On April 20, 2007, a Notice of Appeal was filed as to the Order and Judgment in favor of the defendants as well as the Order denying the Motion to Alter Judgment. The appeal is pending in the Second Circuit Court of Appeals.
On September 7, 2006, the plaintiffs filed a motion to Alter Judgment to Grant Leave to Amend the Complaint and Other Relief. On March 23, 2007, the Court entered a ruling denying the motion to alter judgment.
According to a press release dated August 22, 2006, Star Gas Partners, L.P. ("Star Gas" or "Company") announced that the United States District Court for the District of Connecticut granted the motions of Star Gas, its general partner, former officers, directors and underwriters to dismiss with prejudice a consolidated class action complaint alleging violations of the Securities Act of 1933 and the Securities Exchange Act of 1934. Several securities class actions had been filed within days of a drop in the trading price of Star Gas common units after the Company's October 18, 2004 announcement that it was suspending the quarterly distributions to its common unitholders and might have to seek to restructure its debts under the protection of the bankruptcy courts due to record heating oil prices and customer attrition. The Class Action Complaint alleged that numerous statements by the Company about its business made in SEC filings, press releases and conference calls were fraudulent. In dismissing the Complaint, District Judge Janet Bond Arterton specifically held that the plaintiffs failed to allege that Star Gas made any false or misleading statements.
As summarized by the Company’s FORM 10-Q for the quarterly period ended December 31, 2005, on or about October 21, 2004, a purported class action lawsuit on behalf of a purported class of unitholders was filed against the Partnership and various subsidiaries and officers and directors in the United States District Court of the District of Connecticut entitled Carter v. Star Gas Partners, L.P., et al, No. 3:04-cv-01766-IBA, et al. Subsequently, 16 additional class action complaints, alleging the same or substantially similar claims, were filed in the same district court. The class actions have been consolidated into one action entitled In re Star Gas Securities Litigation, No 3:04cv1766 (JBA). On February 23, 2005, the Court consolidated the Class Action Complaints and heard argument on motions for the appointment of lead plaintiff. On April 8, 2005, the Court appointed the lead plaintiff. Pursuant to the Court’s order, the lead plaintiff filed a consolidated amended complaint on June 20, 2005 (the “Consolidated Amended Complaint”). The Consolidated Amended Complaint added claims arising out of two registration statements and the same transactions under Sections 11, 12(a)(2) and 15 of the Securities Act of 1933 as well as certain allegations concerning the Partnership’s hedging practices. On September 23, 2005, defendants filed motions to dismiss the Consolidated Amended Complaint for failure to state a claim under the federal securities laws and failure to satisfy the applicable pleading requirements of the Private Securities Litigation Reform Act of 1995 or PSLRA, and the Federal Rules of Civil Procedure. Plaintiffs filed their response to defendants’ motions to dismiss on or about November 23, 2005 and defendants filed their reply briefs on December 20, 2005. The motion is now pending decision by the Court.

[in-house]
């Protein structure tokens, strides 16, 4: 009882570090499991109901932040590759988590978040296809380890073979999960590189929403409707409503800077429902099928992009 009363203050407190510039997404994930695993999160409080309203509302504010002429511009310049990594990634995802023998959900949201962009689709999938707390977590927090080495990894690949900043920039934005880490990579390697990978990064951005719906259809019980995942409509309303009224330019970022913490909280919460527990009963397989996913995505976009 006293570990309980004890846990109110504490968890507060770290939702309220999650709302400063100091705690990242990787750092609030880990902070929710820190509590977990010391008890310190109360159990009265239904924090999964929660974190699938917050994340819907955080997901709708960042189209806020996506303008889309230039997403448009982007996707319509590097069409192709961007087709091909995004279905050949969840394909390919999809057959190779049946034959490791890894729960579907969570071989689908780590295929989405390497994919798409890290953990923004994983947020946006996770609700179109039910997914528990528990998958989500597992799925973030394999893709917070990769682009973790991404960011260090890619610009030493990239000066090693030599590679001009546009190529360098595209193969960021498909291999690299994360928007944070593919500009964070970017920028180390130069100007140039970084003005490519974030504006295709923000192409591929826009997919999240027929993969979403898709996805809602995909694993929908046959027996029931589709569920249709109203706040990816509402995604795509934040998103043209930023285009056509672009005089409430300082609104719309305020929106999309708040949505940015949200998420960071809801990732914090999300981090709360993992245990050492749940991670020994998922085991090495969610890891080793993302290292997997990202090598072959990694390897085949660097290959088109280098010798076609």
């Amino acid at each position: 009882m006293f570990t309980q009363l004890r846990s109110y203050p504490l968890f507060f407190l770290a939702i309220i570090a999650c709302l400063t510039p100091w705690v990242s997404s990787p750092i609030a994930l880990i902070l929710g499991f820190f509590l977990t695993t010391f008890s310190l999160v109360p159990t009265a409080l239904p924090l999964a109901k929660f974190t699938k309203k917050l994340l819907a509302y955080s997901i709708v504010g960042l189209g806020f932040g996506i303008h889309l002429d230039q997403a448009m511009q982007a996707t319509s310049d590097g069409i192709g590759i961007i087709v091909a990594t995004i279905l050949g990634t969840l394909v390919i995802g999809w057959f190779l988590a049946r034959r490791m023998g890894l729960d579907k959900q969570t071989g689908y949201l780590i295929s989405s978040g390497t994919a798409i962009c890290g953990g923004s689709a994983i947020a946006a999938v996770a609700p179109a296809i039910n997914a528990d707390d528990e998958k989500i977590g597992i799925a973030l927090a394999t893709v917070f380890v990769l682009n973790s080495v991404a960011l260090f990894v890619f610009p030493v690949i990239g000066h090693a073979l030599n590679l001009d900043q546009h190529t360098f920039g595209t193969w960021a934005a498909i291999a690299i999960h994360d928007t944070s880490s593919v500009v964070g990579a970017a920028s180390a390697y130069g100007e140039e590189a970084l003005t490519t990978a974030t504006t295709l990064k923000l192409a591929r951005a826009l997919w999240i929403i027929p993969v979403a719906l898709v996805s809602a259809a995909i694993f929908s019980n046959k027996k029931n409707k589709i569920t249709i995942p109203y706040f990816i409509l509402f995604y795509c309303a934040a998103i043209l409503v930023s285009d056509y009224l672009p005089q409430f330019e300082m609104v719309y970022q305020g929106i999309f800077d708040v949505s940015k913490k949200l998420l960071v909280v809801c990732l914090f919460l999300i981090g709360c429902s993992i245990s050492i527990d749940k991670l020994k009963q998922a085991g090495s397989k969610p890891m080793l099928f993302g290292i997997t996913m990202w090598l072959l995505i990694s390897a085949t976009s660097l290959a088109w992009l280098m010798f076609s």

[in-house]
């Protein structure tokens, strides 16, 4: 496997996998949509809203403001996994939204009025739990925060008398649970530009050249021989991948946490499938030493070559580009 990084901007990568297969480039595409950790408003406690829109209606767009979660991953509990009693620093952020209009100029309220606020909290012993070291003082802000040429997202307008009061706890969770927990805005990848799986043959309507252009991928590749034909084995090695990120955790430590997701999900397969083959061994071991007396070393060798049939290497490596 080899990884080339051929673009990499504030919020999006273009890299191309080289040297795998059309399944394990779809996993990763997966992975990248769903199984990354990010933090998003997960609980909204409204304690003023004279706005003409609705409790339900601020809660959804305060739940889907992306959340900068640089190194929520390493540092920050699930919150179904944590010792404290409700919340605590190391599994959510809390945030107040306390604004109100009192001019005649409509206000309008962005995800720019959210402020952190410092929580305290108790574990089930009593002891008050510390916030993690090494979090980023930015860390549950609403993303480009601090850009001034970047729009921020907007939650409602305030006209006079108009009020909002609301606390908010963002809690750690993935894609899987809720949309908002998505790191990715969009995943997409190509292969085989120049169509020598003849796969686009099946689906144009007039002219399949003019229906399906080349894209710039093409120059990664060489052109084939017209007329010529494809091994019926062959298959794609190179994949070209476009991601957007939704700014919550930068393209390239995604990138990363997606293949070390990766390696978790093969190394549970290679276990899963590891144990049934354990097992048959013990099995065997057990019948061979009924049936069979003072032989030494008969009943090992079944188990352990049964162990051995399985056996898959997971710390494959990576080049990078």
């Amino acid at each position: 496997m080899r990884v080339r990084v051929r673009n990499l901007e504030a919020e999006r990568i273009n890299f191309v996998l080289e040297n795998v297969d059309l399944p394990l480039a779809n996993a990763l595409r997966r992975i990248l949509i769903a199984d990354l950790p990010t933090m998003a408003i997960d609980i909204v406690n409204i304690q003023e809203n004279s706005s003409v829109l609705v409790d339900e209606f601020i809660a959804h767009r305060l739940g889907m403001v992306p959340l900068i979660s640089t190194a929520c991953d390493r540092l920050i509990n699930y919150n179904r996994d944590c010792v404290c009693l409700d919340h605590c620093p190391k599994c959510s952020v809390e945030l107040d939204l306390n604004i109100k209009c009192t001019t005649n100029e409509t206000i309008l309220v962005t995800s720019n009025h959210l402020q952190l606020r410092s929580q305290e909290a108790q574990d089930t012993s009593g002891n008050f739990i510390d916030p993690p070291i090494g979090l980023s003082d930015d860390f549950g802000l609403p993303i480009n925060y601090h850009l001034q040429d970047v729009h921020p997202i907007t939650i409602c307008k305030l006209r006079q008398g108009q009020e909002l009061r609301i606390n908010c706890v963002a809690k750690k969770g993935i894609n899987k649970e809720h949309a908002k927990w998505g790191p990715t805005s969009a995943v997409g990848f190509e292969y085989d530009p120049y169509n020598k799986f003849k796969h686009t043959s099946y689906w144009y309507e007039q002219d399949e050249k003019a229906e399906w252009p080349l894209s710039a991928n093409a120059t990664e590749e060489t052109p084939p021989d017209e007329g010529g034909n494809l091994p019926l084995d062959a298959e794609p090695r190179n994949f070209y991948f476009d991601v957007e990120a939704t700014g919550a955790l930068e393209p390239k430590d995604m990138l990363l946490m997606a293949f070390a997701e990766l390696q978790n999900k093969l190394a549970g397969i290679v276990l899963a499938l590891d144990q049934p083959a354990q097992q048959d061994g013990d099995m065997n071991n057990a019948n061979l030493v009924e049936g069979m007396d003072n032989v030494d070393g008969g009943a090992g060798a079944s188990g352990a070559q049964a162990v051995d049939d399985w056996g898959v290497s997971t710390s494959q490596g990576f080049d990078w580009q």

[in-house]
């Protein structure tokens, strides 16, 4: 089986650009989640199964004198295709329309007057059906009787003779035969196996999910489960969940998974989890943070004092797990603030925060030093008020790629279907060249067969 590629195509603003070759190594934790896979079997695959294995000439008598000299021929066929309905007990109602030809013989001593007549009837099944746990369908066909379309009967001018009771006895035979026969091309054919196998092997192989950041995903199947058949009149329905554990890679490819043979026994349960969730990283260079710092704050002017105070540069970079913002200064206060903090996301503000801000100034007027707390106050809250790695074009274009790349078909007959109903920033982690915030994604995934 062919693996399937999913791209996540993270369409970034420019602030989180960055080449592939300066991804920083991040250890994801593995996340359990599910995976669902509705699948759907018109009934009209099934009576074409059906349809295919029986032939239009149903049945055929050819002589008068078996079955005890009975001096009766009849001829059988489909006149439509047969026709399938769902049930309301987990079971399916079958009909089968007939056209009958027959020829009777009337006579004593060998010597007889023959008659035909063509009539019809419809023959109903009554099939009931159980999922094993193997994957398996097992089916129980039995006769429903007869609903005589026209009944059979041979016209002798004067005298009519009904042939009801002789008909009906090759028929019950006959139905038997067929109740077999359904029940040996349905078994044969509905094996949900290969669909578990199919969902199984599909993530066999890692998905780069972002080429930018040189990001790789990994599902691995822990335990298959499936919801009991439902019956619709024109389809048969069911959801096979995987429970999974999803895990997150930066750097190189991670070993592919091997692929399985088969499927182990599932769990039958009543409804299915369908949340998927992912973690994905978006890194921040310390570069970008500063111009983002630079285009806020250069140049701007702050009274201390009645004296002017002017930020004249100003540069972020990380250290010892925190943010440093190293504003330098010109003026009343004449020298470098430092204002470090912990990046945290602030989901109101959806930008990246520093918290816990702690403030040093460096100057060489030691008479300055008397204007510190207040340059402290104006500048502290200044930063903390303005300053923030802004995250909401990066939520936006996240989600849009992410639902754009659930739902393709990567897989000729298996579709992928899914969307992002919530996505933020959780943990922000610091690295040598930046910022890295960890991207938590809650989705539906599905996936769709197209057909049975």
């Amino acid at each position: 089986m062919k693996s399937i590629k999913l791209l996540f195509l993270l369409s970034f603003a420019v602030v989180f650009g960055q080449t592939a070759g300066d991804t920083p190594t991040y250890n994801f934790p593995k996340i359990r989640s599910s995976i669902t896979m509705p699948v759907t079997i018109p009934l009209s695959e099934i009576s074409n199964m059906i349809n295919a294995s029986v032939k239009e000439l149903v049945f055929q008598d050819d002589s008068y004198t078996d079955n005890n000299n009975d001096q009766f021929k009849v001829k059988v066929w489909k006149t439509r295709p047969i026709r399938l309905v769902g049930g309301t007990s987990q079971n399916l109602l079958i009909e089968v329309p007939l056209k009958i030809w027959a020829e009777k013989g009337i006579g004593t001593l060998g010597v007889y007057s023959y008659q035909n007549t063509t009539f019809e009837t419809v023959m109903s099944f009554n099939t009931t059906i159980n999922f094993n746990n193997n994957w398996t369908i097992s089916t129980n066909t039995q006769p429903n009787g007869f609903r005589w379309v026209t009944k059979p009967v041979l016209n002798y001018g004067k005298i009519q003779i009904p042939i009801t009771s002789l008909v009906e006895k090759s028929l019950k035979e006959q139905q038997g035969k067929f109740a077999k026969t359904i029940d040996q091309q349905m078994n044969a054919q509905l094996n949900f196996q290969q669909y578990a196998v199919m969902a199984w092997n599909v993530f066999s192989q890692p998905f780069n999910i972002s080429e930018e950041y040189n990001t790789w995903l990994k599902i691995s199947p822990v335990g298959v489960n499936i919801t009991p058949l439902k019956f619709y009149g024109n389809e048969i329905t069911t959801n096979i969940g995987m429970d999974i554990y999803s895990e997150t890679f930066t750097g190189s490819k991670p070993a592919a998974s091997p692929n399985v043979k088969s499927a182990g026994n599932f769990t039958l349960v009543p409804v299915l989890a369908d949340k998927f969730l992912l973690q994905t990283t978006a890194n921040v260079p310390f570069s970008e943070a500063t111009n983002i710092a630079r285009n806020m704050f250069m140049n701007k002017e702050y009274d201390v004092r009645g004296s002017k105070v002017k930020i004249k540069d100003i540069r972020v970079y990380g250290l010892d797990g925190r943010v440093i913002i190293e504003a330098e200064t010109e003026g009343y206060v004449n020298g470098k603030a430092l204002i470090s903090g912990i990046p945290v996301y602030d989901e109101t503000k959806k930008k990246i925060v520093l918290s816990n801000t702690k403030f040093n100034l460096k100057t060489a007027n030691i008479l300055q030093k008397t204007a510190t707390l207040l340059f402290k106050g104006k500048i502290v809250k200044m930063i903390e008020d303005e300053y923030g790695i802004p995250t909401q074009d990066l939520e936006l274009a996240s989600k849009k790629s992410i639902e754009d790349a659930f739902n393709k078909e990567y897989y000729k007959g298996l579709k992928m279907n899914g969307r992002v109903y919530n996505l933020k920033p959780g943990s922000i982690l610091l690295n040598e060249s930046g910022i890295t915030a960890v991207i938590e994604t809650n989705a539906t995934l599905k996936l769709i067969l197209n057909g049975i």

The original complaint alleges that during the Class Period, defendants caused Star Gas's shares to trade at artificially inflated levels through the issuance of false and misleading statements. As a result of this inflation, Star Gas was able to complete a secondary public offering of 1.3 million common units and two note offerings totaling $65 million, raising net proceeds of $95 million during the Class Period. The true facts, which were known by each of the defendants but concealed from the investing public during the Class Period, were as follows: (a) that the Company was experiencing massive delays in the centralization of its dispatch system and causing its customers to flee to competitors; (b) that the Company's Petro heating oil division's business process improvement program was faltering and not generating the benefits claimed by defendants; (c) that contrary to defendants' earlier indications, the Company was not able to increase or even maintain profit margins in its heating oil segment; (d) that the Company's second quarter 2004 claimed profit margins were an aberration and not indicative of the Company's success or ability to pass on the heating oil price increase because the Company had earlier acquired heating oil (sold in the second quarter) at a much lower basis; and (e) that as a result, defendants were facing imminent bankruptcy and would no longer be able to service the Company's debt, all of which would halt the Company's ability to maintain the Company's credit rating and/or obtain future financing.
The complaint further alleges that on October 18, 2004, TheStreet.com issued an article, entitled "Stocks In Motion: Star Gas," which stated: "Earnings at Star Gas' heating oil unit are expected to decline substantially, the company said, which will not permit it to meet the borrowing conditions under its working capital line. Star is currently in talks with lenders to modify conditions and other terms that would allow its business unit to operate through the winter. If lenders do not agree, however, to offer modified terms, Star said it could be forced to seek alternative financing on 'extremely disadvantageous' terms or even be forced to seek bankruptcy protection." On this news, Star Gas's stock dropped to $4.32 per share from a closing price of $21.60 on the previous trading day.
On September 30, 2010, the Court Granted the Defendants' motion for a Mandatory Rule 11 Inquiry and Mandatory Fee Shifting.